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Tom Baxter

At war with terror, on the front lines of comedy

By Tom Baxter

Just a stone’s throw from the Place de la Republique, center of Sunday’s huge rally in Paris, stands the bust of Frederick Lemaitre, Comedien,lemaitre 1800-1876. A favorite of the boisterous crowds who frequented the theaters near there in the mid-19th Century, Lemaitre was one of the colorful characters portrayed in the film “Children of Paradise.”

Hopefully proper homage was paid to Lamaitre’s memory by the demonstrators on Sunday, because the belly laugh is as much a French value as freedom of expression, and it was both which were targeted last week.

We live in a time when comedy has become truly dangerous, when aging leftie cartoonists can be marked for execution for insulting the Prophet Mohammed and a cyberattack launched over Kim Jong Un’s treatment in a yuck-it-up movie.

Other, darker issues hang over the story of last week’s terrorist attacks in Paris. When the great outpourings of solidarity have ended, France still must come to grips with the social inequities which are the incubators of home-grown, foreign-directed terror. But it’s notable that when terrorists struck there, they didn’t walk into a convocation of the Front National, which is gaining ground with its anti-immigrant policies, and blow away a bunch of politicians. They opened fire on the editorial meeting of a small satirical magazine.

We tend to miss how much symbolism matters to the perpetrators of these attacks, whether it be flying airliners into the Twin Towers, or the dumping onto the internet of Sony’s internal internet communications. Their crimes have a cunning showiness, divorced from any tactical logic, like those of villains in a Batman comic. That makes laughter explosive.

Some of the same people who wanted to rename French fries “freedom fries” after the French refused to join the coalition invading Iraq in 2003 are now criticizing the Obama administration because no top-ranking U.S. official joined the chorus line of national leaders who participated in the historic demonstration Sunday.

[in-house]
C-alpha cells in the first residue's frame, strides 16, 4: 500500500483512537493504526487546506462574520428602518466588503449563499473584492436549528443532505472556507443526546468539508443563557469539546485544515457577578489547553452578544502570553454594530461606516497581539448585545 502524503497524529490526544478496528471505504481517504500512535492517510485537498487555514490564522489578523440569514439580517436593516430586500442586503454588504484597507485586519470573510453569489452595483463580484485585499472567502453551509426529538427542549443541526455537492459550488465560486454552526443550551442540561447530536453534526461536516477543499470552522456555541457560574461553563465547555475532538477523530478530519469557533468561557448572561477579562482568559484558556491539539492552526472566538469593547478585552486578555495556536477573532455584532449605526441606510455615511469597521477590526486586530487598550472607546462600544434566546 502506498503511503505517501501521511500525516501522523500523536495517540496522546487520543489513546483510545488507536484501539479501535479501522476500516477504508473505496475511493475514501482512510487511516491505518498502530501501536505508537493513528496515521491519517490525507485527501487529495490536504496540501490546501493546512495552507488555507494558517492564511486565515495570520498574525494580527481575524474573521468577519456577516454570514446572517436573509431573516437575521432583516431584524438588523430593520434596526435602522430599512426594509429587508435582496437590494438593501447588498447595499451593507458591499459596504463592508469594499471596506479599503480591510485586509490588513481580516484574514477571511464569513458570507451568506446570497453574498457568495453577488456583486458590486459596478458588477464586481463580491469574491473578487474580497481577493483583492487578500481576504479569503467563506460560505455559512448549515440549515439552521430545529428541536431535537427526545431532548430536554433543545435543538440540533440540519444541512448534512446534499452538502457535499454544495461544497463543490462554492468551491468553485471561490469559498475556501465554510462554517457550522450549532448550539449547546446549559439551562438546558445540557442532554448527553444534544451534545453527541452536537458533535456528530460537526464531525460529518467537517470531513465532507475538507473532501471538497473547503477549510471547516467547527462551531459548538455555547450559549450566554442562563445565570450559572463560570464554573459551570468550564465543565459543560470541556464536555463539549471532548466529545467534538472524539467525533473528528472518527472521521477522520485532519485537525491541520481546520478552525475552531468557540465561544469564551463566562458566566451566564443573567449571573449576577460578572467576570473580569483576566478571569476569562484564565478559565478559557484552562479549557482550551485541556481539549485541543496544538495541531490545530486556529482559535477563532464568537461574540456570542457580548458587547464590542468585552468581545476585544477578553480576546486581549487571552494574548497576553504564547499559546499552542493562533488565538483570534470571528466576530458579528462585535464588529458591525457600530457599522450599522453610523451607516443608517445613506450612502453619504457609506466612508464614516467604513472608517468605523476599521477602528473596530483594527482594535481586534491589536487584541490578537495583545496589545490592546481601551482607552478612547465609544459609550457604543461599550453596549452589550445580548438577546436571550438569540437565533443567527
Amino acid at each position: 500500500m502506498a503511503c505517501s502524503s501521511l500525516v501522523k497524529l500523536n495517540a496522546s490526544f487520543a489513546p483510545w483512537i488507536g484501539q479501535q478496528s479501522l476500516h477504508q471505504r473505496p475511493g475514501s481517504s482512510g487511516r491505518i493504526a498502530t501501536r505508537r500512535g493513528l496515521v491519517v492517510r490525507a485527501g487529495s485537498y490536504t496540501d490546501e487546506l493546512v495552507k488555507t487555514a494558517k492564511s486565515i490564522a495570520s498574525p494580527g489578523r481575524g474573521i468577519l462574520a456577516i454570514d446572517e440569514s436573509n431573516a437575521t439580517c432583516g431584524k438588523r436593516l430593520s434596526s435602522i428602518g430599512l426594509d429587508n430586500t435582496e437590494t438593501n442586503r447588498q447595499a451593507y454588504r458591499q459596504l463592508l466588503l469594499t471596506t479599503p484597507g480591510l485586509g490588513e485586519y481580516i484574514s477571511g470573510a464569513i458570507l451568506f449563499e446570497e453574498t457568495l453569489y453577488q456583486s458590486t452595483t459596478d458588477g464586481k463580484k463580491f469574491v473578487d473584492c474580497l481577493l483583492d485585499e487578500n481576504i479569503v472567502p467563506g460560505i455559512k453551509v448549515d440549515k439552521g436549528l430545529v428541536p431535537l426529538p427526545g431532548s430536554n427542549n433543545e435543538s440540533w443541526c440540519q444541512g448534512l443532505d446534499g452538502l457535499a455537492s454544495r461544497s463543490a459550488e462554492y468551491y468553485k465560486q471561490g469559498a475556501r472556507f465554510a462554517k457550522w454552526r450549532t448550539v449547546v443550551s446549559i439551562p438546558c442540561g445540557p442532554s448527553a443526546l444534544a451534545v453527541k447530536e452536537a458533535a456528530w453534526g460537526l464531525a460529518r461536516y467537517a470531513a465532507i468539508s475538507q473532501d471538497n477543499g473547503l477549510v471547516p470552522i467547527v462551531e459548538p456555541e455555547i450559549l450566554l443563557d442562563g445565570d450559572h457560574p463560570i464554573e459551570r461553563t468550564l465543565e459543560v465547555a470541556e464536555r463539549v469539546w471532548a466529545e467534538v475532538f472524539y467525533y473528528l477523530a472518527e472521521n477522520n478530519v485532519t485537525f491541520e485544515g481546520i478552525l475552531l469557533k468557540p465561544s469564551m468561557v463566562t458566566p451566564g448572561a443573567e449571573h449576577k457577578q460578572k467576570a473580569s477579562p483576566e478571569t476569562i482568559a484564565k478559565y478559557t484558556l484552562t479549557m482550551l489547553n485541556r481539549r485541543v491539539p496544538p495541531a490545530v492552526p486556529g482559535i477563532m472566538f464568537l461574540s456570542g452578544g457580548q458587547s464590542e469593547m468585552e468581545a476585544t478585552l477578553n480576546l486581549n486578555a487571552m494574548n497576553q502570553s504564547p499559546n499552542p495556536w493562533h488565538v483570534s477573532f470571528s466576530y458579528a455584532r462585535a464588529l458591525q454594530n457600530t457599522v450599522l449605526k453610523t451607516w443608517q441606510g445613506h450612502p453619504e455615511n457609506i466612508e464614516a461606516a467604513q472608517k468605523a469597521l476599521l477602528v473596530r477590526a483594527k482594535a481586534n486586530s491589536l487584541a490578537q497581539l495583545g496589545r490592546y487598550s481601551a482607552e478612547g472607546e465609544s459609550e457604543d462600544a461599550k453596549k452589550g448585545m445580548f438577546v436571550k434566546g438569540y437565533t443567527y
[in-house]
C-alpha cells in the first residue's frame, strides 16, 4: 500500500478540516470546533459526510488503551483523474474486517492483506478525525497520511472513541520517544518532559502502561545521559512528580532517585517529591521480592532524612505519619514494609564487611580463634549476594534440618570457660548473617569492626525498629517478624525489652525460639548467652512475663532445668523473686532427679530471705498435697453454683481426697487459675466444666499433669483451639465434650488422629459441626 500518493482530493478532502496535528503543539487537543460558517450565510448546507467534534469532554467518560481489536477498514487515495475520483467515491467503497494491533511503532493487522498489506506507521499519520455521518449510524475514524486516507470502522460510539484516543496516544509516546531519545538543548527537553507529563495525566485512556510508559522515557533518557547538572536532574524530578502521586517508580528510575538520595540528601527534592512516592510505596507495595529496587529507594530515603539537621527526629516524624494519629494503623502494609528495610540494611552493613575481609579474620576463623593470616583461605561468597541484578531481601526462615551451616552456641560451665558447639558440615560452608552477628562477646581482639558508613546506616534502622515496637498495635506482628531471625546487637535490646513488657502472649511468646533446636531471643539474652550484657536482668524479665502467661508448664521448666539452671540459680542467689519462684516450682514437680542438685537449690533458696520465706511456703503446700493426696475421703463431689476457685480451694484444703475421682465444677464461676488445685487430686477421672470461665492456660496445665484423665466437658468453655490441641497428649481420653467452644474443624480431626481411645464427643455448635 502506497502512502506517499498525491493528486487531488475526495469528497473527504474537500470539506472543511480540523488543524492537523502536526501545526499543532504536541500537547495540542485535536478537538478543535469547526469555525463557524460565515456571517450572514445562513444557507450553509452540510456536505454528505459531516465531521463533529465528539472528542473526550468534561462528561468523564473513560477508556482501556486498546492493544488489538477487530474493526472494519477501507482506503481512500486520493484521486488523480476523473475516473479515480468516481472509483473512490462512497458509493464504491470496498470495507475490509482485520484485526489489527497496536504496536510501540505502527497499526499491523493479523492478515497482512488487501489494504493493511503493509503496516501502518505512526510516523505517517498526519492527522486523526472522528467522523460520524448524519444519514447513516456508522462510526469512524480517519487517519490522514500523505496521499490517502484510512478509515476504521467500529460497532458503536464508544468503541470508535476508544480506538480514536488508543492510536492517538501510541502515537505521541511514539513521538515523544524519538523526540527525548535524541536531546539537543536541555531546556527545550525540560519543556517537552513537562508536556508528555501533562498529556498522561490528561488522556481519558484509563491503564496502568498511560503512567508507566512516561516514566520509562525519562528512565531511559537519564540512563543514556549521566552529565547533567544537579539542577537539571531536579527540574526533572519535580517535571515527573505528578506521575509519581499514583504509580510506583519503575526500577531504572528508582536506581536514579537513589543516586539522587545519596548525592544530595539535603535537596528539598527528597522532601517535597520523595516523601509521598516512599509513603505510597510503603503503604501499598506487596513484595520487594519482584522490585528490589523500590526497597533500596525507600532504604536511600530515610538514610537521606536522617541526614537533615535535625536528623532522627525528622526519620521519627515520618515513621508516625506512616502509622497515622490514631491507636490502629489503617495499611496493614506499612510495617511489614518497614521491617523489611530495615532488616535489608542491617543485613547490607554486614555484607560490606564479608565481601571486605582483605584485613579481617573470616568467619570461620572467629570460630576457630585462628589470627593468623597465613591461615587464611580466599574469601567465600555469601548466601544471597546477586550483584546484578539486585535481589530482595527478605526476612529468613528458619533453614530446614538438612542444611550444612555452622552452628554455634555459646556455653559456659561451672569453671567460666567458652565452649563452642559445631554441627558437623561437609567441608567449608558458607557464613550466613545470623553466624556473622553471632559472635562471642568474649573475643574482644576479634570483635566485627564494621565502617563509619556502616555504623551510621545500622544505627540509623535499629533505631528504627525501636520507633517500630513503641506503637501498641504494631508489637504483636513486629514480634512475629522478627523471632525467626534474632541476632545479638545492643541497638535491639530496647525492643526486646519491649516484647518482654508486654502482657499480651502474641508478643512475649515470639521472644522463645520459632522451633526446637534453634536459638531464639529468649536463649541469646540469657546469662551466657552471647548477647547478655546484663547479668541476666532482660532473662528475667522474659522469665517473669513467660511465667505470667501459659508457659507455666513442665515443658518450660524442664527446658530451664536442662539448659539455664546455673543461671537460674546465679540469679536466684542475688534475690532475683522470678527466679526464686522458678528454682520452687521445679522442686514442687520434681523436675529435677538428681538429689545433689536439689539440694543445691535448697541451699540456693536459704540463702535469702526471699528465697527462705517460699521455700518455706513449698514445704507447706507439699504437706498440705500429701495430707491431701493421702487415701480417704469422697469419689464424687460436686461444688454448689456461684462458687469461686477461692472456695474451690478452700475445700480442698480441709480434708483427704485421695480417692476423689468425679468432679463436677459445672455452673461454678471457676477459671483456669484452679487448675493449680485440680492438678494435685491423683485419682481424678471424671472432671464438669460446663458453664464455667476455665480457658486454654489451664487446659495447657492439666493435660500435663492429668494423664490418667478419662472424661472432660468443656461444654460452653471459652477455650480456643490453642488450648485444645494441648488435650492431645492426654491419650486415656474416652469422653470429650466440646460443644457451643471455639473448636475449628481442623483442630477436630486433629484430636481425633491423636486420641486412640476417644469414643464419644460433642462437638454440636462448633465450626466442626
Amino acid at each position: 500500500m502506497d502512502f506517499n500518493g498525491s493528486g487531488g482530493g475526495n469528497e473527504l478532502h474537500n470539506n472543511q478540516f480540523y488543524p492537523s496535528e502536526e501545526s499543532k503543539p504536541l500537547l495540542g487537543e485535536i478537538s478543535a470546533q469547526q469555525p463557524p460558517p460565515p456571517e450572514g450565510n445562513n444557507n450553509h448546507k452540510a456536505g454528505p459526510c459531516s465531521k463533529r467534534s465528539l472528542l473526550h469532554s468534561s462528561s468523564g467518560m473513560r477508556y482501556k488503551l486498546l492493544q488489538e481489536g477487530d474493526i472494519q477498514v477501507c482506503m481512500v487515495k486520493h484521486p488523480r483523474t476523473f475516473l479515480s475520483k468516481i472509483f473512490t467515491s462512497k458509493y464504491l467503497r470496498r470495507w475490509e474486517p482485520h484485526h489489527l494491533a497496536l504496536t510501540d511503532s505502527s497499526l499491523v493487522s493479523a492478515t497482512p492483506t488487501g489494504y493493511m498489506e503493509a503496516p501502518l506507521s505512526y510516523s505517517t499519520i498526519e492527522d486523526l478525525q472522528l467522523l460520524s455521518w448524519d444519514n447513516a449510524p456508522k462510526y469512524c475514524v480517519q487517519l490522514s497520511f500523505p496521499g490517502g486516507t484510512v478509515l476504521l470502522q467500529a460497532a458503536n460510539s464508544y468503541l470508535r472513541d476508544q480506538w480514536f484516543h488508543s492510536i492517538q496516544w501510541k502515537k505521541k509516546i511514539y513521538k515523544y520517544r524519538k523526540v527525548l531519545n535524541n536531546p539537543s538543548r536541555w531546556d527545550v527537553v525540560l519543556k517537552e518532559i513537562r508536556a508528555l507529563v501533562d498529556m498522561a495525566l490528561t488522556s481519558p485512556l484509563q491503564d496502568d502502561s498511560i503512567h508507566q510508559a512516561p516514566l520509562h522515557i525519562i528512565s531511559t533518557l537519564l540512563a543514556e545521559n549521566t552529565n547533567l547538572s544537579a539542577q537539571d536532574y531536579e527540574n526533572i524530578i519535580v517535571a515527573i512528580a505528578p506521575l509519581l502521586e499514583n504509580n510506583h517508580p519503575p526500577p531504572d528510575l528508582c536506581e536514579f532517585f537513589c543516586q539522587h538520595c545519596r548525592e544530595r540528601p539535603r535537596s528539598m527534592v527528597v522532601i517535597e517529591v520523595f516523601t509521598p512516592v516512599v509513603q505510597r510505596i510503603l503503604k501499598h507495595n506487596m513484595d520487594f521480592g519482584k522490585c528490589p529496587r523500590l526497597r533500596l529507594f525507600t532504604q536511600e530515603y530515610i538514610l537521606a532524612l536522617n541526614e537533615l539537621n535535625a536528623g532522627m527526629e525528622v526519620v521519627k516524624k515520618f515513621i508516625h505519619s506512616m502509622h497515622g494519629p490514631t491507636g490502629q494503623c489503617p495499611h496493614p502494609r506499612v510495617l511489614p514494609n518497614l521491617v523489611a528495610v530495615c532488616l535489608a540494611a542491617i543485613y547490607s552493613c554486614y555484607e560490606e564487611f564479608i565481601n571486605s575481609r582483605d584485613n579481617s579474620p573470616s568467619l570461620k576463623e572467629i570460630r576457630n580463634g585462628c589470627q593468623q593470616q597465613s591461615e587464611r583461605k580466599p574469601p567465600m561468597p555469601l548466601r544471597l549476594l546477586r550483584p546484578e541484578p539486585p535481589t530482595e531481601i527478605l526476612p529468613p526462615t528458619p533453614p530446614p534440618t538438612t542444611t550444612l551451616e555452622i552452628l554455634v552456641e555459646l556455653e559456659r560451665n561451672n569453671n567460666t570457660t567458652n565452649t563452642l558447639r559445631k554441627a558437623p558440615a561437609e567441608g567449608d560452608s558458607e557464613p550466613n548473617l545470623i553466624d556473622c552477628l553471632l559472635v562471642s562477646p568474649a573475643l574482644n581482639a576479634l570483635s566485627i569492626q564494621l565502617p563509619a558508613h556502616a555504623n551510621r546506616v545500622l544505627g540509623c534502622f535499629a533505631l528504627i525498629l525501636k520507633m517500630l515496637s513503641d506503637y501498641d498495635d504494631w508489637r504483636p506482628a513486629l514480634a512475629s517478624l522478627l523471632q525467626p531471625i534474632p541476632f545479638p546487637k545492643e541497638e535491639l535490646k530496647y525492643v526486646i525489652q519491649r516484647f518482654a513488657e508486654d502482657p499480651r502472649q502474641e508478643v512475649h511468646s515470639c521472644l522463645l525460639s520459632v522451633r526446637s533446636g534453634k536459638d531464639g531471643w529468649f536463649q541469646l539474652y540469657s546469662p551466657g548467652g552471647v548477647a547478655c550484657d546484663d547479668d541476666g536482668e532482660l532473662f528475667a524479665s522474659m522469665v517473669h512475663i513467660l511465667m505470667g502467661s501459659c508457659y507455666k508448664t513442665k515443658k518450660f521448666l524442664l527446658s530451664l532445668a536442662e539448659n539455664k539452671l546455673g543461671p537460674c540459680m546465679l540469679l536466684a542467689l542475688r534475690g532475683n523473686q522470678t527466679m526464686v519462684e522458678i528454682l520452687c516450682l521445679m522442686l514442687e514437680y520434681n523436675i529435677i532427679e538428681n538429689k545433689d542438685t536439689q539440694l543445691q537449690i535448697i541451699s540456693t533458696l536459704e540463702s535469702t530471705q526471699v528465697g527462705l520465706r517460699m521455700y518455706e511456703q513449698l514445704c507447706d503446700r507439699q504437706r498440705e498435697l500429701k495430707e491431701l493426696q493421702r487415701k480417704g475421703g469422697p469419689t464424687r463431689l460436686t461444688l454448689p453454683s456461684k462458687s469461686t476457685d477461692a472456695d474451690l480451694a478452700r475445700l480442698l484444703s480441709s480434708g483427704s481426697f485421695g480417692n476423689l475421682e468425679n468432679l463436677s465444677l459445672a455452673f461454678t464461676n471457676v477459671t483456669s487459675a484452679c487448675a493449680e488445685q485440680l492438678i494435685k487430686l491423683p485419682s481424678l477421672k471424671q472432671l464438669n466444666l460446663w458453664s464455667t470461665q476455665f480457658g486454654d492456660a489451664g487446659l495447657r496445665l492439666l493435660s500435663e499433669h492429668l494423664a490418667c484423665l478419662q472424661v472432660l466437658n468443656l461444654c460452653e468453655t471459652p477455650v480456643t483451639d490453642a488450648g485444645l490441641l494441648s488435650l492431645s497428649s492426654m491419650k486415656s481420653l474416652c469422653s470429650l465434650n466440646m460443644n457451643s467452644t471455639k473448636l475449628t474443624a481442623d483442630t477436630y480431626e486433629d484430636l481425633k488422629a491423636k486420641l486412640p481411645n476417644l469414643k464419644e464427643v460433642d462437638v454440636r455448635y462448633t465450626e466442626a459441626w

In retrospect, the French were quite sensible in staying out of Iraq, an entanglement which was not at all in their national interest. They were more solidly focused on the threat posed by Islamic radicalism than we were, and since then have combated its spread with an important military intervention in Mali.

And despite its own second-guessing on the subject, the administration also may have been sensible to let Sunday’s outpouring be a demonstration by the rest of the terrorist-targeted world, not overshadowed by us for a change. Demonstrations like the one held here in Atlanta may have been the more appropriate response.

Throughout this century the United States has tried to exert the same leadership role in the War on Terrorism that it played on the Cold War, with only limited success. The countries most directly threatened by jihadist terrorism should have a stronger leadership role in the alliance opposing it. This past weekend may have marked a point at which that consensus began to emerge.

Not the least of the newly vocal opponents of jihadism to emerge last week, not in the streets but in one of its customary online manifestos, was the shadowy hacker group Anonymous, which announced it was going to begin attacking the websites and twitter accounts of jihadist groups.

Straight out of Batman, right? A gaggle of cyberpunks couldn’t accomplish something that escaped the attention of U.S. intelligence, right? Remember, these are different times, when the cartoonist’s pen provokes murder, and points to the range of the possible.

Tom Baxter

Tom Baxter has written about politics and the South for more than four decades. He was national editor and chief political correspondent at the Atlanta Journal-Constitution, and later edited The Southern Political Report, an online publication, for four years. Tom was the consultant for the 2008 election night coverage sponsored jointly by Current TV, Digg and Twitter, and a 2011 fellow at the Robert J. Dole Institute of Politics at the University of Kansas. He has written about the impact of Georgia’s and Alabama's immigration laws in reports for the Center for American Progress. Tom and his wife, Lili, have three adult children and seven grandchildren.


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